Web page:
Research Assistants

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Christopher Robertson

Christopher Robertson is a PhD candidate in sociology at the University of Minnesota -
Twin Cities. Christopher’s research examines how exposures to community and police
violence shape health and well-being across racial and ethnic groups. Christopher’s
work also explores how law enforcement-health partnerships influence health service
usage and behaviors among racial and ethnic groups, undocumented persons, and
formerly incarcerated populations. Christopher aspires for his research to contribute to
the creation and implementation of public safety policies that center anti-racism, health
equity, and structural change.


Amy Dorman, MPP

Amy Dorman, MPP, ( is a PhD student at the University of Minnesota
School of Social Work where her research centers on feminist and anti-racist cross-sector
approaches to violence prevention policy and practice in Minnesota. 
Amy has served the community as a research lead on projects with the Women’s Foundation of Minnesota, the U.S. Human Rights Network, the Center on Women, Gender, and Public Policy, the UMN School of Public Health, and Anoka County. Amy holds a Master of Public Policy degree from the Humphrey School of Public Affairs and a B.A. in Women and Gender Studies from Luther College. Prior to completing her master’s degree, Amy worked for six years as a professional singer/songwriter in Los Angeles, CA.


Victoria Piehowski

Victoria is a PhD candidate in the Department of Sociology at the University of Minnesota. Her research examines the politics of punishment, and specifically how court professionals and political actors understand and create responses to violent crime. She also has substantive interests in the areas of bail and caring labor. Her work has appeared in The Russell Sage Foundation Journal of the Social Sciences, Punishment & Society, and Frontiers: A Journal of Women Studies.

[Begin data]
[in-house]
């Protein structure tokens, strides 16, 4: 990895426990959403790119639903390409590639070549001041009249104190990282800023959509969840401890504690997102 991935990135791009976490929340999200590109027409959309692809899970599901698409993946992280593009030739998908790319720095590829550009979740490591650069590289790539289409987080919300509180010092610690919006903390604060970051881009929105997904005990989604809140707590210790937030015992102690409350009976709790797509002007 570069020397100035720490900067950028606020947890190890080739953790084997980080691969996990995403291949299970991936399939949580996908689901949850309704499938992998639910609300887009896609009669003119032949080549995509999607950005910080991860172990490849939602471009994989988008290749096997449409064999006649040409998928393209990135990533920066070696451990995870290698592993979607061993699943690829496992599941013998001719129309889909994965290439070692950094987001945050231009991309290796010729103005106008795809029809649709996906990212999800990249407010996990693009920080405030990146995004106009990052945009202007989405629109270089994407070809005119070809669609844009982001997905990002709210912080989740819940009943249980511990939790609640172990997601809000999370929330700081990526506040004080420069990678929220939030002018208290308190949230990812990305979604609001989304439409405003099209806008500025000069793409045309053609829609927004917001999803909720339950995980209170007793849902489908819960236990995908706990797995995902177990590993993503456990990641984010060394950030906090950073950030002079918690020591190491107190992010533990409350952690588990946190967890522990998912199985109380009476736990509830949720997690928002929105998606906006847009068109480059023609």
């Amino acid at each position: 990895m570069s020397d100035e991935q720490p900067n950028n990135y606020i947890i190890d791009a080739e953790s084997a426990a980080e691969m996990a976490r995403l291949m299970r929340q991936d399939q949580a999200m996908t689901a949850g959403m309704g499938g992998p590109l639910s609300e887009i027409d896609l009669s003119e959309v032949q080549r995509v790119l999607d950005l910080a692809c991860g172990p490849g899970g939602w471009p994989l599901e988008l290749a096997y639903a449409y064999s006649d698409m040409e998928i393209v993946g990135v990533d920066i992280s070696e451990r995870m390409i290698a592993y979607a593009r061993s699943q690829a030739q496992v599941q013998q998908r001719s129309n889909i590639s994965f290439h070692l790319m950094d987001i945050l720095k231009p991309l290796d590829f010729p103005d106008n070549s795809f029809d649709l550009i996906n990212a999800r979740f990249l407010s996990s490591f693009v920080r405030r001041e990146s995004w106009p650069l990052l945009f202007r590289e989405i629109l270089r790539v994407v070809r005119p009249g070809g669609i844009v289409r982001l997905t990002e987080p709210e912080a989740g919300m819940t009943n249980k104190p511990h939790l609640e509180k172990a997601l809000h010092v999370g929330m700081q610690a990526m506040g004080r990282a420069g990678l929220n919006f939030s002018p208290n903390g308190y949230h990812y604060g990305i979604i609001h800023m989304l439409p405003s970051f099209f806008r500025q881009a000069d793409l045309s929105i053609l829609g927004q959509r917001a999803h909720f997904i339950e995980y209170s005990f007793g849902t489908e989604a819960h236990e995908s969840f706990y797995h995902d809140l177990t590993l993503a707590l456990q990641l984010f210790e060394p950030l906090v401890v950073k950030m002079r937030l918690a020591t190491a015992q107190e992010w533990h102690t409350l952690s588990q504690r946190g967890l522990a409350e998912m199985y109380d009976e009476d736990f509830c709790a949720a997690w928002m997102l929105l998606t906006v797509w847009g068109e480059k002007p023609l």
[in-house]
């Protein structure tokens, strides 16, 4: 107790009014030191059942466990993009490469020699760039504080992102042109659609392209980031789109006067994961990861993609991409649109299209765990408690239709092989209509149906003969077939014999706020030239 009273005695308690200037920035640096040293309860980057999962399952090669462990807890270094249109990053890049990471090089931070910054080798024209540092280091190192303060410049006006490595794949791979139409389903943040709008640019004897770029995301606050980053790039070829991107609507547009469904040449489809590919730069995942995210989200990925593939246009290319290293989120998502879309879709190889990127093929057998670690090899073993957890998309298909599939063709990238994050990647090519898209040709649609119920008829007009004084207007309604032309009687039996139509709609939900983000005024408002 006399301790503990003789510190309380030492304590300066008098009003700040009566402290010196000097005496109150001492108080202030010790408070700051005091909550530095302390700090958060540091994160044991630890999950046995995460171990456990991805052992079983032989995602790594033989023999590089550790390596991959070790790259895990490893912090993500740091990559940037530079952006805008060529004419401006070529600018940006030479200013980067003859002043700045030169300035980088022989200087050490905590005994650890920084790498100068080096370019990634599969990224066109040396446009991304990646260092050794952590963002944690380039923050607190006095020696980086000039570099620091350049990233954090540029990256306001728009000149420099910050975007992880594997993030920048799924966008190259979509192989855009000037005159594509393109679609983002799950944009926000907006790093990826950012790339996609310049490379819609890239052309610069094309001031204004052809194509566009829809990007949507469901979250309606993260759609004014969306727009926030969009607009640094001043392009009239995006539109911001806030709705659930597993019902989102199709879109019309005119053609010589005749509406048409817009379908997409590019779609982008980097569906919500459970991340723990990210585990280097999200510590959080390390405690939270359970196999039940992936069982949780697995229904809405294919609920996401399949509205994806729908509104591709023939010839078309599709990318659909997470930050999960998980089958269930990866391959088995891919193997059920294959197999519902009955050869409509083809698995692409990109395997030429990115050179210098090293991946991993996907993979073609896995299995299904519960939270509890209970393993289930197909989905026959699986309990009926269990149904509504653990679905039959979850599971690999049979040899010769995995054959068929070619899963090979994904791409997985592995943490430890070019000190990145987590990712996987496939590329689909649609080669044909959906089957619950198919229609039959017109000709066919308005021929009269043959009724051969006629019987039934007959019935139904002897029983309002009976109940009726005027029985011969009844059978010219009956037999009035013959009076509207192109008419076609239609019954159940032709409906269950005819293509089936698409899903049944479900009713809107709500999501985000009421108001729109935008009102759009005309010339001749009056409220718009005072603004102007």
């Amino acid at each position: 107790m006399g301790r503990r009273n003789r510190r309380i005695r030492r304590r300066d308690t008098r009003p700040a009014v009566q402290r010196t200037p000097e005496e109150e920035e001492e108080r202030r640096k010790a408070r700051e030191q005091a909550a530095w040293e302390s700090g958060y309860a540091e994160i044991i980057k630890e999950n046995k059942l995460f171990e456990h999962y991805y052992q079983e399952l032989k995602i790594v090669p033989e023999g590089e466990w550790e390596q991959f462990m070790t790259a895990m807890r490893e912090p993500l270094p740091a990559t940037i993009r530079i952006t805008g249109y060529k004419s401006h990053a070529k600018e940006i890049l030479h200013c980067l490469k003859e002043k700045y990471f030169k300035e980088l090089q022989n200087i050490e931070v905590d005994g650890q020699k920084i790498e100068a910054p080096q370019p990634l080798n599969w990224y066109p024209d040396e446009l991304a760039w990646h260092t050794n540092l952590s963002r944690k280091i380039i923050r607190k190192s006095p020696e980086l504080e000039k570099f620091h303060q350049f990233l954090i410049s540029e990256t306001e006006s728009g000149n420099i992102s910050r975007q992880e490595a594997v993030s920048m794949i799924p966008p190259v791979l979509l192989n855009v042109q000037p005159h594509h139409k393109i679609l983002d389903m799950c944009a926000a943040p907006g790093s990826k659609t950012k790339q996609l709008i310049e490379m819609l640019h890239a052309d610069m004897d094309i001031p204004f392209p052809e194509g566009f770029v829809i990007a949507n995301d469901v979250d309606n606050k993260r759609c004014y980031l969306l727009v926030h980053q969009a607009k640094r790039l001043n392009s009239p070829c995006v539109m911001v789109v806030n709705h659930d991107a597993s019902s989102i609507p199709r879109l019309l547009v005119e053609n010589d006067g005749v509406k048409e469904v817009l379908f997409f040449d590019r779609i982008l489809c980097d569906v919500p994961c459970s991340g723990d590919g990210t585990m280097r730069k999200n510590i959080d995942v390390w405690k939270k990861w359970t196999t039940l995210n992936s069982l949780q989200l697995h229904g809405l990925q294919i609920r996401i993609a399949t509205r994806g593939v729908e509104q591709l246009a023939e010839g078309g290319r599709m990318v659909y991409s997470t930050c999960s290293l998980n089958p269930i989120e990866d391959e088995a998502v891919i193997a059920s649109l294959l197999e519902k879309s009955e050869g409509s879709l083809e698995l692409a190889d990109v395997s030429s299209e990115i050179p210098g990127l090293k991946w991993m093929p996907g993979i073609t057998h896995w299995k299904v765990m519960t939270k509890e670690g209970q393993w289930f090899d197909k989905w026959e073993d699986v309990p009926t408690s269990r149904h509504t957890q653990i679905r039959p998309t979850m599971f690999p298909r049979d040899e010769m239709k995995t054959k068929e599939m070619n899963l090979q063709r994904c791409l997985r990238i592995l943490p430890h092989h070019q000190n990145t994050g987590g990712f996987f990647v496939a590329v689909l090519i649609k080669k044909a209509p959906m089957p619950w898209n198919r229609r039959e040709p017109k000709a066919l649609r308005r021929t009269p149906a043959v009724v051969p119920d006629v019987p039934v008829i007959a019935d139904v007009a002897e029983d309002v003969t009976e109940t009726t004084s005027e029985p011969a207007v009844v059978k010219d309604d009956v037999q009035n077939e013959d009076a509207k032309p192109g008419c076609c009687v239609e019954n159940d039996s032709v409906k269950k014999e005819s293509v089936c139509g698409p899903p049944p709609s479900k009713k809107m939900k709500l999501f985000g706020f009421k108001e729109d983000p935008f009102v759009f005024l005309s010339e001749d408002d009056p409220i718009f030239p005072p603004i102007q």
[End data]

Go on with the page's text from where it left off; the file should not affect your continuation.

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Lisa Gulya

Lisa Gulya is a visiting instructor of sociology at Macalester College and a PhD candidate in sociology at the University of Minnesota. Her research focuses on childhood and youth inequality. In addition to teaching sociology and qualitative research methods at the undergraduate and graduate levels, Lisa has worked as a research analyst for the American Academy of Neurology and a newspaper reporter for the Grand Forks Herald. A resident of St. Paul, Lisa enjoys cooking, reading, biking, and hiking with her dog.


Eskender Yousuf

Eskender is an experienced qualitative researcher and evaluator. His research and evaluation topics include: African immigrant identity development, race, urban mentorship, culturally responsive leadership, and program evaluation. Additionally, Eskender is currently enrolled in a PhD program at the University of Minnesota-Twin Cities studying how social issues impact k-12 education and ways that educators and educational leaders can best respond. His dissertation research explores the racial and ethnic identity construction of East African immigrant youth in relation to their educational experiences. Overall, his learning interests focus on how colonialism, race and racism, and systemic inequalities impact minoritized populations to better determine equitable solutions for our future. This deep commitment is inspired by his sense of obligation toward advocating for a more just society.